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May 8, 2007 01:27 PM


Does anyone have any recommendations on really good butchers in LA that sell very high quality meat? Also, really good steakhouses? Let's say that I want the quality of meat served at CUT but I want to cook it myself....where can I get that good quality meat?


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    1. re: raytamsgv

      Central LA
      From like hollywood to venice

    2. The original comment has been removed
      1. Another Lobel's fan here. Nothing comes close. However, I have also been very happy with the meat at Vicente Foods in Brentwood. Excellent, professional butchers there who will cut just about anything to order.

      2. whole foods is not too bad. maybe online

        1 Reply
        1. re: serioussushi

          Whole Foods is good, but you really have to get them to cut the meat the way you want it, which usually means smaller. Their cuts are so big they are sometimes unworkable. Gelsons is also good for a big market.

        2. I hope you're on the Westside for these recs to work, but both are great places with knowledgable butchers:
          Vicente Foods on San Vicente in Brentwood
          The Farms at 21st and Montana in Santa Monica. The Farms has a good deli too.

          1. Harvey's Guss Prime Meat (949 S. Ogden, near where Olympic, Fairfax and San Vicente cross, (323) 937-4622). In my opinion, they sell the best dry aged prime meat in the city. I actually like Harvey's Guss better than Lobel's. I usually order 1 1/2 inch thick, dry aged prime New York steaks, and cook them over hard wood charcoal (which one can get in quantity here: ).

            I understand from Judiau that Harvey's Guss can also supply extra aged (e.g., 35 days) prime steaks, if you like that sort of thing. In any event, you probably should call and place your order a couple of days ahead of time; I think they don't get a lot of folks dropping in off the street.

            7 Replies
            1. re: David Kahn

              I second Harvey Guss, it's the BEST. But really make sure you call a head to order your meat, it's old-school in there, no computers, etc. And don't be put off by the fact when you walk in, meat is NOT on display, it's essentially a couple of meat fridges, and stainless steel cutting tables. All business, the meat is SO worth it though.

              1. re: wcab06

                How much per lb. are the dry aged new yorks at Harvey's Guss?

                1. re: Wolfgang

                  Bristol Farms is much better quality meat then Whole Foods believe it or not. And the three butchers in the Farmers Market at Third and Fairfax are good. They each have many unusual cuts and kinds of meat such as elk, venison, squab, etc.. if you are in to experimenting or trying any of Mario Batali's recipe in which he often used things such as beef jowl and you think to your self "where in the world am I going to get that!"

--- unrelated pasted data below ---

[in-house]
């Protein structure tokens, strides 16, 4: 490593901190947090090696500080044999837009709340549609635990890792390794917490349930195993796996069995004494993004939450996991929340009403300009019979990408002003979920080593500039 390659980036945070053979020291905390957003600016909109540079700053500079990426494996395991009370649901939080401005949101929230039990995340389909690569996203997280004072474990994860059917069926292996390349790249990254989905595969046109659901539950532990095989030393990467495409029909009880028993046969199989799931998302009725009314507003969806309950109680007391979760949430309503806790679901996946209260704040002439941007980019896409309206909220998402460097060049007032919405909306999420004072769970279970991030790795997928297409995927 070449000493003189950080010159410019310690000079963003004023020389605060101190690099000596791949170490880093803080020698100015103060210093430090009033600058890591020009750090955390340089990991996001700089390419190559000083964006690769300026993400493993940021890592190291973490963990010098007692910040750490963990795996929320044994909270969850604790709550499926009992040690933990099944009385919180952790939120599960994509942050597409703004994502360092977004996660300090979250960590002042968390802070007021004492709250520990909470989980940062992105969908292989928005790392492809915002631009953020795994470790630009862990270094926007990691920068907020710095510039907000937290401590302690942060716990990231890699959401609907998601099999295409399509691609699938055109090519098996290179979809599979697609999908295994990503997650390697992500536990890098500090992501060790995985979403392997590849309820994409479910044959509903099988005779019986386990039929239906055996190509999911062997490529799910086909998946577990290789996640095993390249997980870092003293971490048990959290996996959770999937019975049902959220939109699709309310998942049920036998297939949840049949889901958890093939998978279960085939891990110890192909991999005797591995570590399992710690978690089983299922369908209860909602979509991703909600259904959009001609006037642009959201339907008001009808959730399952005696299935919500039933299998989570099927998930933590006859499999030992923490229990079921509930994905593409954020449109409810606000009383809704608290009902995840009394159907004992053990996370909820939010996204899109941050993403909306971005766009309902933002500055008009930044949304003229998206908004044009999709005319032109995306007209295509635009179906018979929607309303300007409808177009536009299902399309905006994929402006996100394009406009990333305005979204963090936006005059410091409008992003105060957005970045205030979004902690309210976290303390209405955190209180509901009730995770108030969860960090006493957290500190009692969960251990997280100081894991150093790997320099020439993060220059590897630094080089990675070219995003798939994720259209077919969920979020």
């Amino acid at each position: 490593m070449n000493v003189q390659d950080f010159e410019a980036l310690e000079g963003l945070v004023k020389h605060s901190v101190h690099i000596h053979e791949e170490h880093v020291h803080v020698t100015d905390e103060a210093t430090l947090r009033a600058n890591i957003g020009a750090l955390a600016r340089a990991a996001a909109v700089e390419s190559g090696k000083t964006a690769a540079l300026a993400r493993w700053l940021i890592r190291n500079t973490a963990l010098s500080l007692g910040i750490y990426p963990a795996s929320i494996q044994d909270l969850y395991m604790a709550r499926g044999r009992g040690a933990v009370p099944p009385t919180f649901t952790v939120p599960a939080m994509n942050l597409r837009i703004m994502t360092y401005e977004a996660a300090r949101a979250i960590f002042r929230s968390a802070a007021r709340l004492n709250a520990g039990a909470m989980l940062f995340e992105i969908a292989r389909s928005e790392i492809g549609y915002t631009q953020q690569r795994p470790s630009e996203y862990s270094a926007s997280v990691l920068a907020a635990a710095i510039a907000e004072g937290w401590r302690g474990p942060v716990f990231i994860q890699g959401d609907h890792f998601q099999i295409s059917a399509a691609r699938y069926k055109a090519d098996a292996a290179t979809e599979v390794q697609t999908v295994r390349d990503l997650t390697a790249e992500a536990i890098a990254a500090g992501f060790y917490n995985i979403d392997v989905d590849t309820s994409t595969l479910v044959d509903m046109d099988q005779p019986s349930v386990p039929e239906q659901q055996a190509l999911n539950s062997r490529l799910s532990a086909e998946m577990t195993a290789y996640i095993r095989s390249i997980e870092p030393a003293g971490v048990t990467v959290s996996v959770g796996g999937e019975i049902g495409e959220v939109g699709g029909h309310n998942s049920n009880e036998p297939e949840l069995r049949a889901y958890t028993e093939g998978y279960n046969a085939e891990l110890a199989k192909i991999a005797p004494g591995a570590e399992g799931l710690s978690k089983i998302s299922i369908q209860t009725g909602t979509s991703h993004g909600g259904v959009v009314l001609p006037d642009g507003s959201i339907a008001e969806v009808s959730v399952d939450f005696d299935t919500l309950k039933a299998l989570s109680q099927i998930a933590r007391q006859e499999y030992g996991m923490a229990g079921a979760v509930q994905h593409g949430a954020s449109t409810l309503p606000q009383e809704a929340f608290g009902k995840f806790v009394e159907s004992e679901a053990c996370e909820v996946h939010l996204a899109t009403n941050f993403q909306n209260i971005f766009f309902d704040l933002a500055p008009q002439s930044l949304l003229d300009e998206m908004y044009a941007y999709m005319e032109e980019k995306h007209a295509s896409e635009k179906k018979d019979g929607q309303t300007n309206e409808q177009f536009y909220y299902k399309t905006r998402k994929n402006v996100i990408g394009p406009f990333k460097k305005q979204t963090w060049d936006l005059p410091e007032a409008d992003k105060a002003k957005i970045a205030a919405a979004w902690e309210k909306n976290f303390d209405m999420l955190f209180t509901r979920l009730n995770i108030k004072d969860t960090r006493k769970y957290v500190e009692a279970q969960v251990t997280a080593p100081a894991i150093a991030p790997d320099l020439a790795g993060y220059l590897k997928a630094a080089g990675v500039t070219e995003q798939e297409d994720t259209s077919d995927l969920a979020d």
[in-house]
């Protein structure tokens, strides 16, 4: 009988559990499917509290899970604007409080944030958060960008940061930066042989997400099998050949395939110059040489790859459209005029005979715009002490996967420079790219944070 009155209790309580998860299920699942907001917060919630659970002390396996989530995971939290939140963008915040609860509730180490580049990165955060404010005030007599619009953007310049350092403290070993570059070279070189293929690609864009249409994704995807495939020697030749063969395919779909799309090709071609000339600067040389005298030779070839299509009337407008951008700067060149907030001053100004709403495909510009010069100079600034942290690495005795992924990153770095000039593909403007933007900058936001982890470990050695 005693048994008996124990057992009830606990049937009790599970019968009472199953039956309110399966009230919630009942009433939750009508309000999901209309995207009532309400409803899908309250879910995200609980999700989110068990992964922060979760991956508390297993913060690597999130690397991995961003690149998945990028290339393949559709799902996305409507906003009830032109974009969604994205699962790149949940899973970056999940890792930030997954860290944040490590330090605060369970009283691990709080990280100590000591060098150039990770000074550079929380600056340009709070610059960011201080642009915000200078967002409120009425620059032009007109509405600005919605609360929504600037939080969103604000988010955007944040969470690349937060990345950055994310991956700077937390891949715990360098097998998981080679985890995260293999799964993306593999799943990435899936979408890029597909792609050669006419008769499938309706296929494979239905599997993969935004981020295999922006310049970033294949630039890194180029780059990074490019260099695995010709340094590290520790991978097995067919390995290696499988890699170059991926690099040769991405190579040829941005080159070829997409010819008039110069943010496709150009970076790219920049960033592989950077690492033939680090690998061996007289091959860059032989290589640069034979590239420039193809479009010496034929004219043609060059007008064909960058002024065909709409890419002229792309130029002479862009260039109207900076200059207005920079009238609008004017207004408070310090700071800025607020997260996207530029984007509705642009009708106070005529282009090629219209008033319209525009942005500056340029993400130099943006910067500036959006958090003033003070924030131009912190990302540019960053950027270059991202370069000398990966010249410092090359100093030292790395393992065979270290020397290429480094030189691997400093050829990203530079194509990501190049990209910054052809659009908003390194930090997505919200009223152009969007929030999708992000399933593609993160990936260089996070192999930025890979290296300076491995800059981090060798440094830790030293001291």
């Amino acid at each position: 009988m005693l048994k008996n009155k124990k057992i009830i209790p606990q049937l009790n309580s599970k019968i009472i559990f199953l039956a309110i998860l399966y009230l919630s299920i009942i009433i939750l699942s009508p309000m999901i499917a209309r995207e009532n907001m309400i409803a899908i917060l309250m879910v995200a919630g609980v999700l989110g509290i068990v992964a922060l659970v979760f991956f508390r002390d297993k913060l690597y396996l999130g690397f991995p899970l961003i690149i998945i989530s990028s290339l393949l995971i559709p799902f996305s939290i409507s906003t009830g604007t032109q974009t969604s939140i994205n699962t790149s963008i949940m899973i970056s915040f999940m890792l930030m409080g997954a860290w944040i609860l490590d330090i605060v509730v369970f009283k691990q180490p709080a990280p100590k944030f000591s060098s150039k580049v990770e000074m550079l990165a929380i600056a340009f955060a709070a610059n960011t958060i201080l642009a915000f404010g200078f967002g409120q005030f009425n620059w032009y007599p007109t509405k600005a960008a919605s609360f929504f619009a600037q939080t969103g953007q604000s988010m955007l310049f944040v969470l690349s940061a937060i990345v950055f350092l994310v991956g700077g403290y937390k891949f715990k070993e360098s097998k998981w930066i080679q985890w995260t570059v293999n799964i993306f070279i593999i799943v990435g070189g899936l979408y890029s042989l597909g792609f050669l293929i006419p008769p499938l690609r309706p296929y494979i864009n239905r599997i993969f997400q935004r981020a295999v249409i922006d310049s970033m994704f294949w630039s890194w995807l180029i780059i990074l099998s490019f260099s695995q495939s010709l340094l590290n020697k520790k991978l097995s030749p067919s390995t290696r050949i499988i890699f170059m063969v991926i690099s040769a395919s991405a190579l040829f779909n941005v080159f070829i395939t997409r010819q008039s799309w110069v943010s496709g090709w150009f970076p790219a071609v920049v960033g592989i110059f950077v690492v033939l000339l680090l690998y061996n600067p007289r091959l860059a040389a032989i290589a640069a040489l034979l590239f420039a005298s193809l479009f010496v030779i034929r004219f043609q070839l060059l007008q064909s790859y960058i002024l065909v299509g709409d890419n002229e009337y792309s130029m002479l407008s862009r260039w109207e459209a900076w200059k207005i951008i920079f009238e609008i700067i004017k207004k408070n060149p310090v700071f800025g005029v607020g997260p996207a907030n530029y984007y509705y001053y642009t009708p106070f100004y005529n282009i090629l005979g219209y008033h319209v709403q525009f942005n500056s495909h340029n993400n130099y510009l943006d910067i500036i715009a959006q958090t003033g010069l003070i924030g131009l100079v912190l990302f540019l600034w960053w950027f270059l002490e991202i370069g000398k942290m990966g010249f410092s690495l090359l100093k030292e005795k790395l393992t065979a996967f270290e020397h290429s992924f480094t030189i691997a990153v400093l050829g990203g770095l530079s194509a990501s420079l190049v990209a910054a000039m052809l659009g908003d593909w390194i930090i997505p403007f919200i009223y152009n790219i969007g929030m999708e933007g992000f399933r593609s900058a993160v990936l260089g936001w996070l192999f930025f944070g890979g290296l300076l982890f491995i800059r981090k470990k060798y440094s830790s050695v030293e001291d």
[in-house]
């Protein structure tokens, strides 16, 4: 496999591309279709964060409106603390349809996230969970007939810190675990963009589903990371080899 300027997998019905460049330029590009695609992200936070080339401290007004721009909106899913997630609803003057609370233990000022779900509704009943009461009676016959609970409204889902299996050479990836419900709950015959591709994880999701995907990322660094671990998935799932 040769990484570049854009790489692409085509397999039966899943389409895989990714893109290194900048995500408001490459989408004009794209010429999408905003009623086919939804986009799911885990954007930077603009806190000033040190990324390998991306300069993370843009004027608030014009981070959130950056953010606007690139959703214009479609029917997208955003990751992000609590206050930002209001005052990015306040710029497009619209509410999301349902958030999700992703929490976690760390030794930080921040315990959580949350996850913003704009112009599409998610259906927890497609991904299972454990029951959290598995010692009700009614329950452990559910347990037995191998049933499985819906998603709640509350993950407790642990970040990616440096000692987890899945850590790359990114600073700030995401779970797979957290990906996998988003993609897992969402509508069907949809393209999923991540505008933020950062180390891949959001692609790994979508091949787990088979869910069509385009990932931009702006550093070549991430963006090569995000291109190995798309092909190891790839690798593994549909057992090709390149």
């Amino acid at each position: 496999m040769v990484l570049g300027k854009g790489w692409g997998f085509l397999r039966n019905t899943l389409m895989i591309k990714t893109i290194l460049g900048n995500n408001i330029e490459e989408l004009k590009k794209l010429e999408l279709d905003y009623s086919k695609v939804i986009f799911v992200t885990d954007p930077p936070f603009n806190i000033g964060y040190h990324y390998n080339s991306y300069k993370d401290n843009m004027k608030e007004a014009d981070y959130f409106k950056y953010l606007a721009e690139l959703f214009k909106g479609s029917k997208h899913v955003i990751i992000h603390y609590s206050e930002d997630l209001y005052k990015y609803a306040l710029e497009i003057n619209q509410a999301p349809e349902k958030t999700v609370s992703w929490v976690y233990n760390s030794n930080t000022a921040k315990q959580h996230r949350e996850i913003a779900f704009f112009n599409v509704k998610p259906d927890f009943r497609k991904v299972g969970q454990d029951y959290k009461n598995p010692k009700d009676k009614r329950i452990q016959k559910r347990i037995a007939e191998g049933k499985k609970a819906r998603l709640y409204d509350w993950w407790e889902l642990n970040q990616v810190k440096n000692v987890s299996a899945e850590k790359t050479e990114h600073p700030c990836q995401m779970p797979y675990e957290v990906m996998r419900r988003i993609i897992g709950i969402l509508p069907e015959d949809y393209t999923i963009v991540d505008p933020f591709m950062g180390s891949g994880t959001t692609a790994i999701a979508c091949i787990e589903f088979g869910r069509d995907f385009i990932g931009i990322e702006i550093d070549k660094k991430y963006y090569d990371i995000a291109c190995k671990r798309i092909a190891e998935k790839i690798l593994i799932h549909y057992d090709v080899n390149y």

1. re: pkpk

                    i like MARCONDAs in the farmer's market. i also like TAYLORs OL' FASHIONED in sierra madre and HARVEY GUSS'.

                    1. re: pkpk

                      I live right by the Bristol Farms on Westwood & Ohio. The meat is overall good there, but a lot of times the cut you get depends on who you have as your butcher. There's an older gentleman there who always seems more than willing to cut the meat exactly how we want, and has gone so far as to throw in the leftover bit of a piece of salmon "for the cats". Note, though, that if you insist on prime beef, Bristol Farms doesn't carry that, they only have Choice. I haven't noticed a big difference between the filets at Bristol Farms and the filets at Gelson's (which are prime), though I usually have better luck getting a butcher to cut the meat the way I want at Bristol.

                      I am excited to try out some other butchers though, I can only imagine a specialty butcher will be even better.

                      1. re: Swervo

                        I much prefer Whole Foods to Bristol Farms for beef. The WF dry-aged strip steak may be the best I've had outside of Bern's restaurant in Tampa, particularly if properly cooked (salted at least a few hours in advance then briefly pan-broiled in a very hot cast-iron skillet and, finally, roasted to medium rare). It's tender, richly flavored, and beautifully textured.

                        None of the beef I've purchased at BF has been notable for anything other than high price. However, elsewhere along the meat counter you can usually find real country ham, a rarity in Southern California.

                        Those of you who get out to the desert might want to try Jensen's in Palm Springs. They also have excellent steak. Most of it is quite expensive, but their deliciously tender prime chateaubriand, when on special for $13 or $14/lb., is one of the best meat bargains around.